There are very few people around who remember prohibition, although there are still many stories that circulate. It seems as if those stories are still coming in, and one is coming straight out of Ames, New York. Homeowners found something straight out of history that is amazing on many levels.
Nick Drummond and Patrick Bakker have been living in the rural home they named Bootlegger Bungalow for a year. It seems as if a bootlegger built the home, but they had a hard time fully believing it until they discovered something interesting.
Nick said that he was removing some rotted wood skirting that went around the foundation of the home. As he was peeling the wood back on the sides, hay fell out and he wondered what it could be. He said: “At first I was like, ‘Oh this must be insulation’ – of course all this is taking place within a few seconds in my head – and then I look and I’m like ‘Well, wait a second, what’s that glass thing?’”
At that point, he found himself looking at an old liquor bottle and more tops were popping out of the hay. When he looked back in the wall, another package was inside and tied up like a string. He then realized his “WALLS ARE BUILT OF BOOZE!”
All in all, 66 bottles of Scottish whiskey were hidden during the prohibition area. They were located within the floorboards and the walls of that little shack that was originally a mudroom where shoes and coats would be stored.
Bakker said it was like finding the jackpot. It was something you would always want out of the house!
Count Adolf Humpfner was the bootlegger who originally lived on the property. Newspapers at the time said how he was involved in many scandals and often made the headlines. According to Drummond, he died suddenly and mysteriously, leaving all of the alcohol in place.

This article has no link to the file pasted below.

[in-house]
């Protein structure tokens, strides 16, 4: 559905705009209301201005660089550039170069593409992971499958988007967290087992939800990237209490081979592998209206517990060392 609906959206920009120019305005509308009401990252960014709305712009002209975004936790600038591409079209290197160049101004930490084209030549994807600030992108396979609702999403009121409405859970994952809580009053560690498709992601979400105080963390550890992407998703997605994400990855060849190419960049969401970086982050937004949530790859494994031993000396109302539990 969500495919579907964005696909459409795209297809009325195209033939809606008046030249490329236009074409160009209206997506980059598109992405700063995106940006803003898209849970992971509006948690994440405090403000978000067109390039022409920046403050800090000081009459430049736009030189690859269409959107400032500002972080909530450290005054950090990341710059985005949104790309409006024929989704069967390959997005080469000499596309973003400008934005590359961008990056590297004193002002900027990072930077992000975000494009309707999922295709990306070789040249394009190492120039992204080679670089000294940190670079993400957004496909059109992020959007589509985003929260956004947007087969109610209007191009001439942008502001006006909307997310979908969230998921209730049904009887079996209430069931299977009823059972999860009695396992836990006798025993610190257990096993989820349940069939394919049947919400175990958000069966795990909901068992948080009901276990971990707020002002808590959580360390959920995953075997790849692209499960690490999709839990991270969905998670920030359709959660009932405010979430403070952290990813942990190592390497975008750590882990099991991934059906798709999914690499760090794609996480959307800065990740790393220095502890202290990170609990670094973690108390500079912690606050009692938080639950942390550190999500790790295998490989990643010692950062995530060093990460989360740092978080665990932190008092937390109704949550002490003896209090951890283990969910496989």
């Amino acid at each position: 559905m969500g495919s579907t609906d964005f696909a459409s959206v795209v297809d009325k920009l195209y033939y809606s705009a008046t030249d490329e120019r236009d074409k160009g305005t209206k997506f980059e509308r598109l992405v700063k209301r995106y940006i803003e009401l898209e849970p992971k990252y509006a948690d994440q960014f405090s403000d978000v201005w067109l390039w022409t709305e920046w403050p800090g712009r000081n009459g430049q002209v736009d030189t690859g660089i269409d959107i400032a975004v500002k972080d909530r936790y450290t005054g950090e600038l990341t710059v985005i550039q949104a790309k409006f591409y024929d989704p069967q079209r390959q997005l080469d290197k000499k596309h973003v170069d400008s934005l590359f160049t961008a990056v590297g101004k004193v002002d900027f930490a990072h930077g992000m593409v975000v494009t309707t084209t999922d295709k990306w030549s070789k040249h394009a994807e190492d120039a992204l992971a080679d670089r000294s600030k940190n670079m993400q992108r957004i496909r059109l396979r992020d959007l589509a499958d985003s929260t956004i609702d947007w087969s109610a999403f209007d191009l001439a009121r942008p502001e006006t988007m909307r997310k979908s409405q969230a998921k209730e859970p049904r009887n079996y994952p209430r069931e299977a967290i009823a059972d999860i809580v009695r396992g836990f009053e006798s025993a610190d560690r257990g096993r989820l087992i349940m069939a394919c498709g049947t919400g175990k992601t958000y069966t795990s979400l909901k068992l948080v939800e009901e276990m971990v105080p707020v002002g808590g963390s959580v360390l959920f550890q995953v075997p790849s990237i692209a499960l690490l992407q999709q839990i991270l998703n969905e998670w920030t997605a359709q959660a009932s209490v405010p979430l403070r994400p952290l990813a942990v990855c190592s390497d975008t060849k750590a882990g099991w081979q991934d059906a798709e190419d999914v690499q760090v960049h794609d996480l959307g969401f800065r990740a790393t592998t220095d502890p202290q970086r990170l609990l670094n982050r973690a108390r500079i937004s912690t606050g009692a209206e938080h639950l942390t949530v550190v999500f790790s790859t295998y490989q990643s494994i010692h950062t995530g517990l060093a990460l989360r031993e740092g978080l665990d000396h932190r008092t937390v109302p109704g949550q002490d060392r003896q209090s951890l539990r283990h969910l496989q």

“I mean, the guy had a buffalo robe,” Drummond said, according to Simplemost. “I don’t even know what that was. But I’m just imagining this tall, heavyset German guy walking around in a buffalo robe surrounded by dozens of cash registers … It’s fantastic, I love it, I love thinking about that.”
Drummond and Bakker are continuing to renovate the home but they want to preserve the history as well. They feel that every building is its own story and it’s just a matter of looking behind what is there to see the history of everything.
A couple of the damaged bottles are being kept by the homeowners but they are going to sell the rest to collectors. Each of the bottles is worth anywhere from $4 up to $1200.
“At the end of the day, we’re just sitting and we’re like, ‘We really like the house so much more now,’” Bakker said, as Simplemost reported.